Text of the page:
Brooks: I called her out specifically around a grant that is coming to Oakland to put 15 “community-oriented police” on the streets of Oakland, and she’s saying that she’s doing it in the name of improving relationships between community and police, in the name of stemming the tide of violence that Black communities are facing at the hands of law enforcement. So how do you use a quote from a mayor who, in the face of an international movement—screaming about police violence—spends her entire first day unapologetically with one of the most corrupt and bloody police departments in the country? Who [stands] by their side as they murdered seven Black men in 2015, one of whom was asleep in his car?

Arnold: Where BLM is concerned, how important is it to have a national platform to address the same issues we’ve been dealing with in Oakland since the Panther era?

Brooks: Movement for Black Lives put out the platform, which is a coalition of a bunch of groups. I personally believe that we’ve got to be moving simultaneous paths. What I was talking about earlier in terms of specific police reform—we’re really talking about liberation for Black people in this country. We have to both be divesting from the system and investing in our own communities, and, by that, I mean trading models by which we can rely on the state less and less and empower the people that take care of our own business because the truth is that America is never going to treat us like full human beings. In the meantime, we do need to be articulating and fighting for policies that make it less oppressive for us to live in this country. I believe it’s a policy platform providing opportunity for folks who may not want to engage in direct action with some of the other tactics that we’ve been using to still fight for liberatory conditions in this country.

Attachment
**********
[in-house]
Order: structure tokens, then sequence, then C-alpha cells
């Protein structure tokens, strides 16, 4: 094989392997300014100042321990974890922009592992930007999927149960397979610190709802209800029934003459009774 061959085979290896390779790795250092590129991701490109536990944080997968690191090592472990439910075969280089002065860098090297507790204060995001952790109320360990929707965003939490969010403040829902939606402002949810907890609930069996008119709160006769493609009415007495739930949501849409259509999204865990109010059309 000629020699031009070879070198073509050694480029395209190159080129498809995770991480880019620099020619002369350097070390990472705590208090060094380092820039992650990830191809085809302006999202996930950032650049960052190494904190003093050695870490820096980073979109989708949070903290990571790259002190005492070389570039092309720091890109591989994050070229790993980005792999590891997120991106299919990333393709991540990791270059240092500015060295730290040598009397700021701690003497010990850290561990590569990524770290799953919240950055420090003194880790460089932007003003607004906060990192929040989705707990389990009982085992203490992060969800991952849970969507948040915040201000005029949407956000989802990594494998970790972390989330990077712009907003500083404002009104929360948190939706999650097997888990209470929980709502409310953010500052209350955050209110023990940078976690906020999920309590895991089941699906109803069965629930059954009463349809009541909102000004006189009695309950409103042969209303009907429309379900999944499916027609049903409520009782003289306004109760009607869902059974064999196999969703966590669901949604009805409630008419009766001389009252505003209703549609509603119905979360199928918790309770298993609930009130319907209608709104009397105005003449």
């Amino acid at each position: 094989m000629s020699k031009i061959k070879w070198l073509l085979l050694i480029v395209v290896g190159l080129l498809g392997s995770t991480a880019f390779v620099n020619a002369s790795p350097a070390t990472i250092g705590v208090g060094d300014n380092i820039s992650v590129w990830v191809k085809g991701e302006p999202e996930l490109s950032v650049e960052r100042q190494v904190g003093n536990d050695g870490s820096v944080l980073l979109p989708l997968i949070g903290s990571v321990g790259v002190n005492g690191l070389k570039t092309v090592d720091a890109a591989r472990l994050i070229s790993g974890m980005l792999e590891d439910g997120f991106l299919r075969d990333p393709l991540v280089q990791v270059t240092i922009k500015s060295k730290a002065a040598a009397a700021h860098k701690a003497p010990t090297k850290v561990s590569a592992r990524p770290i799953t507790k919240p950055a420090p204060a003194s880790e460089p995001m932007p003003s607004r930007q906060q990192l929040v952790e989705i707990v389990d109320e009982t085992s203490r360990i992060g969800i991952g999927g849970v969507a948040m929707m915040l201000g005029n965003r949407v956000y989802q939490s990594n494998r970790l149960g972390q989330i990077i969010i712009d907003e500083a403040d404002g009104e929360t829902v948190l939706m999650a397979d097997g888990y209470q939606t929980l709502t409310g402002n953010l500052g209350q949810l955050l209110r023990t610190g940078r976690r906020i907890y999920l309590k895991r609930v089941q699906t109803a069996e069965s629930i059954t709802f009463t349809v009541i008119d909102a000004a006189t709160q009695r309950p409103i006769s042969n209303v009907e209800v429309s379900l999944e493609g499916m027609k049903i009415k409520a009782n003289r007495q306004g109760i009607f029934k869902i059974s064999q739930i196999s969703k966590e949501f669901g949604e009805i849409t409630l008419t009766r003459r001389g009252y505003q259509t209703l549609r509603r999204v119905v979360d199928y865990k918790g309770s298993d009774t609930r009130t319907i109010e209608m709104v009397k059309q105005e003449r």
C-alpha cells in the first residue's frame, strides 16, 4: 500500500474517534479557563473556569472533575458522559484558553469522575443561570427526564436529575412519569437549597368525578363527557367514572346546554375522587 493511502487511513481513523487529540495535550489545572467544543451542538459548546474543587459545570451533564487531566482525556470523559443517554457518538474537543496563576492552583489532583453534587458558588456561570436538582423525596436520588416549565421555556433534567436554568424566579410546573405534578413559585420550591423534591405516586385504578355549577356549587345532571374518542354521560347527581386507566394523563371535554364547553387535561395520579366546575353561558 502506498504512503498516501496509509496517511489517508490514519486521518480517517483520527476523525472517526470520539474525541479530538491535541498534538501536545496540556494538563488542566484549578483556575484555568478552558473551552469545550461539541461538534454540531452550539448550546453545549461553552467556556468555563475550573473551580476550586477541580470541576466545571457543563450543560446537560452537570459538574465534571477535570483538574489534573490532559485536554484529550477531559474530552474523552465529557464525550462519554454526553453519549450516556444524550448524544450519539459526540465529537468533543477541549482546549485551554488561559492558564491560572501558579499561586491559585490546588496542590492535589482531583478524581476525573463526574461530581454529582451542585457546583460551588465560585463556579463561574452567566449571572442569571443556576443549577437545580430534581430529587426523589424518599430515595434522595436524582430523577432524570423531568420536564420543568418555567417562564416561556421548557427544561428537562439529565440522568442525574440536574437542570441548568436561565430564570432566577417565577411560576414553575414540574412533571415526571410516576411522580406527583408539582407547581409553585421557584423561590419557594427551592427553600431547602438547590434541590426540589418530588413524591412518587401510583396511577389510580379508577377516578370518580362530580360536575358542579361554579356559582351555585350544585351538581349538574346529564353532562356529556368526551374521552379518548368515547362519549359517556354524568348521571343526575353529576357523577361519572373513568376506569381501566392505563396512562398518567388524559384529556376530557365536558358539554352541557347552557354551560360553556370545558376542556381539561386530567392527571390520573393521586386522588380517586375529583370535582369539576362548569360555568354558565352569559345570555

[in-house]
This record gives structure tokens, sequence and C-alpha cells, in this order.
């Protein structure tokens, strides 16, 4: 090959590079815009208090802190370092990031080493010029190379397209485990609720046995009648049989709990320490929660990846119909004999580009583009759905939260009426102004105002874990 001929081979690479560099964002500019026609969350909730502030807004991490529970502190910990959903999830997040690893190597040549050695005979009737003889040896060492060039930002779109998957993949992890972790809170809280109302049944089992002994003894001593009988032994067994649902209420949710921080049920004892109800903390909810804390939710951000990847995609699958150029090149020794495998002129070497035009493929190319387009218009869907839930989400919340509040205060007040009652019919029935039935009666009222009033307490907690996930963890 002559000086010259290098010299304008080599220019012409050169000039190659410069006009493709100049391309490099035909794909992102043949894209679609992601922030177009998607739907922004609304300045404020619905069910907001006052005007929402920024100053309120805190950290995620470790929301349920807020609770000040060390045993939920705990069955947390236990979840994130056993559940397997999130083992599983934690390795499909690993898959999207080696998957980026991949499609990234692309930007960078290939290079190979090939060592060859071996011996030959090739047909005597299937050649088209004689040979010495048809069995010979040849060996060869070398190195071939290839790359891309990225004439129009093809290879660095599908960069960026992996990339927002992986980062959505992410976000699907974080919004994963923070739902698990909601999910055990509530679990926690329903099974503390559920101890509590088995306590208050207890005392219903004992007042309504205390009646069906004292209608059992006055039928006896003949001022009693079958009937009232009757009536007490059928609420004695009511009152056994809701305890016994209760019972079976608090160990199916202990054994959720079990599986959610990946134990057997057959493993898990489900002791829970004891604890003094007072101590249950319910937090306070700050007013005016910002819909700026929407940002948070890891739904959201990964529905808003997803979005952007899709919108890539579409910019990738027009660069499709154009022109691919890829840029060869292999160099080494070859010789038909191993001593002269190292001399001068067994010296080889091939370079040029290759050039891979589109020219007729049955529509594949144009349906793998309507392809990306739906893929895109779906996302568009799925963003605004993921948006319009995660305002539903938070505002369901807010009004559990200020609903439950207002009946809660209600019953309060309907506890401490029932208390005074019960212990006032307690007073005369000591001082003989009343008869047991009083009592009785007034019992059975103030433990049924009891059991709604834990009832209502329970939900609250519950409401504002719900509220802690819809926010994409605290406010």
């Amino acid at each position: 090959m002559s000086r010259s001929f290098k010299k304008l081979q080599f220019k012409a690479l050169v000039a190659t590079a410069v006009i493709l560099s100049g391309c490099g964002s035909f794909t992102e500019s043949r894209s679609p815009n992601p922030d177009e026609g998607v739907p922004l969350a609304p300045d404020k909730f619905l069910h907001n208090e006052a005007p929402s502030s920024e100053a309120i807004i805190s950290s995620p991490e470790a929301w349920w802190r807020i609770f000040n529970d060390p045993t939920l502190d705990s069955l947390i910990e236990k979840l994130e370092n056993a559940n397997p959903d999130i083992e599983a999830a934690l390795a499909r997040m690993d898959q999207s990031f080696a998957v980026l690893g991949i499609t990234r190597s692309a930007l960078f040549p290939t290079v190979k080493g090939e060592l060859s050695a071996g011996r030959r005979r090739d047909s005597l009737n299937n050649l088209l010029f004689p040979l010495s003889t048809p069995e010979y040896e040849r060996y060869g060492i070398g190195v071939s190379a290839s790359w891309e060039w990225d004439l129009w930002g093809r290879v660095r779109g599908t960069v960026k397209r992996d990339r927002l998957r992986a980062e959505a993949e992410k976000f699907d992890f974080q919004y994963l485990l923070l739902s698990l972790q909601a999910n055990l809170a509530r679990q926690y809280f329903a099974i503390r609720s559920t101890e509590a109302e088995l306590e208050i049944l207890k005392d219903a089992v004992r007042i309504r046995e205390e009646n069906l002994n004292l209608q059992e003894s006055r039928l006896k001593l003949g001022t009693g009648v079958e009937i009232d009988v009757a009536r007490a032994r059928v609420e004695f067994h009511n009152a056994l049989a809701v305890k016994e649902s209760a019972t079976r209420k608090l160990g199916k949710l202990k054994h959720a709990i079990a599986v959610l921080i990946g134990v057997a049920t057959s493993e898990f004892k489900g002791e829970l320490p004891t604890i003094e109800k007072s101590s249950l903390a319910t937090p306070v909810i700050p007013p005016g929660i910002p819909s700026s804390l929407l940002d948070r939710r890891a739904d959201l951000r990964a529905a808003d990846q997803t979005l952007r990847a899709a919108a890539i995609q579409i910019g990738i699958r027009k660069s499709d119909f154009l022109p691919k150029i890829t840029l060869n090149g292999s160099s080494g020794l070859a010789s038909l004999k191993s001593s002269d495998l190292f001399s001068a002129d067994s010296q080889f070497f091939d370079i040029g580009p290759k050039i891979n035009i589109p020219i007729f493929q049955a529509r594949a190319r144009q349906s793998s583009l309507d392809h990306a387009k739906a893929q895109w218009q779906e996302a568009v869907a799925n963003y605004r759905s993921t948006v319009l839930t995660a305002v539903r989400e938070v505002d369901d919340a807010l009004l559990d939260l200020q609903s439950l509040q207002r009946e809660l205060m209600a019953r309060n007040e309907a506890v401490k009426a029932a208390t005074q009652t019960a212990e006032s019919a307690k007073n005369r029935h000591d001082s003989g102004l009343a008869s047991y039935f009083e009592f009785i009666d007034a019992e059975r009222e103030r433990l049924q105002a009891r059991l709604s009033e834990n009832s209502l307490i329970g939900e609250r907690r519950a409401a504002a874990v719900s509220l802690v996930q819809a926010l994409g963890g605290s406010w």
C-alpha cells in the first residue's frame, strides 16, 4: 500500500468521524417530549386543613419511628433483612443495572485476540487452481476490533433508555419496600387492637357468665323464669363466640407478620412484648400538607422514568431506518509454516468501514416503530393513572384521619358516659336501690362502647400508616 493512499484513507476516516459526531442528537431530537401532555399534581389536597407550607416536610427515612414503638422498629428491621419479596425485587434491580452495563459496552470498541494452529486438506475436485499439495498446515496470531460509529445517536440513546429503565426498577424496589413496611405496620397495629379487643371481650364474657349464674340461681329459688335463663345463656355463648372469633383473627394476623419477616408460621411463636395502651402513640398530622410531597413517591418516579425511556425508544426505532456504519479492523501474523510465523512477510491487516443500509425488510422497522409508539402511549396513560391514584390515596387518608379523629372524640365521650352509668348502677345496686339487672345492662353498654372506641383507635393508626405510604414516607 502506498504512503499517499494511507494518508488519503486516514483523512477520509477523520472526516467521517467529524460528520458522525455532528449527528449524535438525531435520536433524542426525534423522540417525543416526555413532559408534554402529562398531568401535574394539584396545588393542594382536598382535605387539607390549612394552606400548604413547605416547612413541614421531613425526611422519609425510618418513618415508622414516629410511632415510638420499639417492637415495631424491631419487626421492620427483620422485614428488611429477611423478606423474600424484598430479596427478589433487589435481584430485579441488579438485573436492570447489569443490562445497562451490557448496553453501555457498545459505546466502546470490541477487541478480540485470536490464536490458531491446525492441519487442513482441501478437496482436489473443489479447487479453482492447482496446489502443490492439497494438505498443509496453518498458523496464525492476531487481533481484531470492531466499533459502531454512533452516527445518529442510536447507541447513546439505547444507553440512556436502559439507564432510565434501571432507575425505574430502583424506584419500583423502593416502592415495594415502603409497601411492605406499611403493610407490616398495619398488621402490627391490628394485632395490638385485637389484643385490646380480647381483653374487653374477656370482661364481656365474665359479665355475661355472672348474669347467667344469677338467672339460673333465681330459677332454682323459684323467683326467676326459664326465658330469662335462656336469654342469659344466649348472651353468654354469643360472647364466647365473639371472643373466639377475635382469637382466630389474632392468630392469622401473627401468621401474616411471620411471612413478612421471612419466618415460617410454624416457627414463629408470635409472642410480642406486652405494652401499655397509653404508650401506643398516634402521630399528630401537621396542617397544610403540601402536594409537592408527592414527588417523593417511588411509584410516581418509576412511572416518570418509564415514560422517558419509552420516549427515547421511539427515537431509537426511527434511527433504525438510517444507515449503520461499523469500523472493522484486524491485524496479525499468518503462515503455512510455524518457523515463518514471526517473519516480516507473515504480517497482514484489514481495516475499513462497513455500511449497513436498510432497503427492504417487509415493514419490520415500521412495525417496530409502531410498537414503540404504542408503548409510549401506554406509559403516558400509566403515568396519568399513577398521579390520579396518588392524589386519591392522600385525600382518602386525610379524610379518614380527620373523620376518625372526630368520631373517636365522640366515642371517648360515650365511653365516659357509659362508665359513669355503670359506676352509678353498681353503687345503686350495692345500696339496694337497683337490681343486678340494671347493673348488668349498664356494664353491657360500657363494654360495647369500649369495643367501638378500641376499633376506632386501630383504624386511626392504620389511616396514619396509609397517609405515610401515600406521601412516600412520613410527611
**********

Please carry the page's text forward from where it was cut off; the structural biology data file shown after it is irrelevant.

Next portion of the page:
Oree Original’s “justice for...” portraits decorate the window of Oakland’s Solespace. © 2016 Eric K. ArnoldArnold: What inspired you about the BLM organization or the Movement for Black Lives?

Brooks: I was inspired by what the organization ignited in the hearts and minds of thousands of Black people across the country and the world. I’m inspired by the numbers of people willing to put their bodies, and their freedom, and their money on the line in the name of Black liberation. I’m inspired by the unapologetic love that people that are working The Movement for Black Lives have today. For BLM, specifically... they bravely and boldly came out and said we’re talking about all Black lives, including our queer and trans brothers and sisters. I thought that was a critical pivot from where we had been previously to where we need to move towards.... [I’m also ] inspired by the unapologetic support of and upliftment of Black women as leaders in this movement. That’s also particularly unique to BLM.

Arnold: What do you say to people who say BLM and APTP should address Black on Black violence?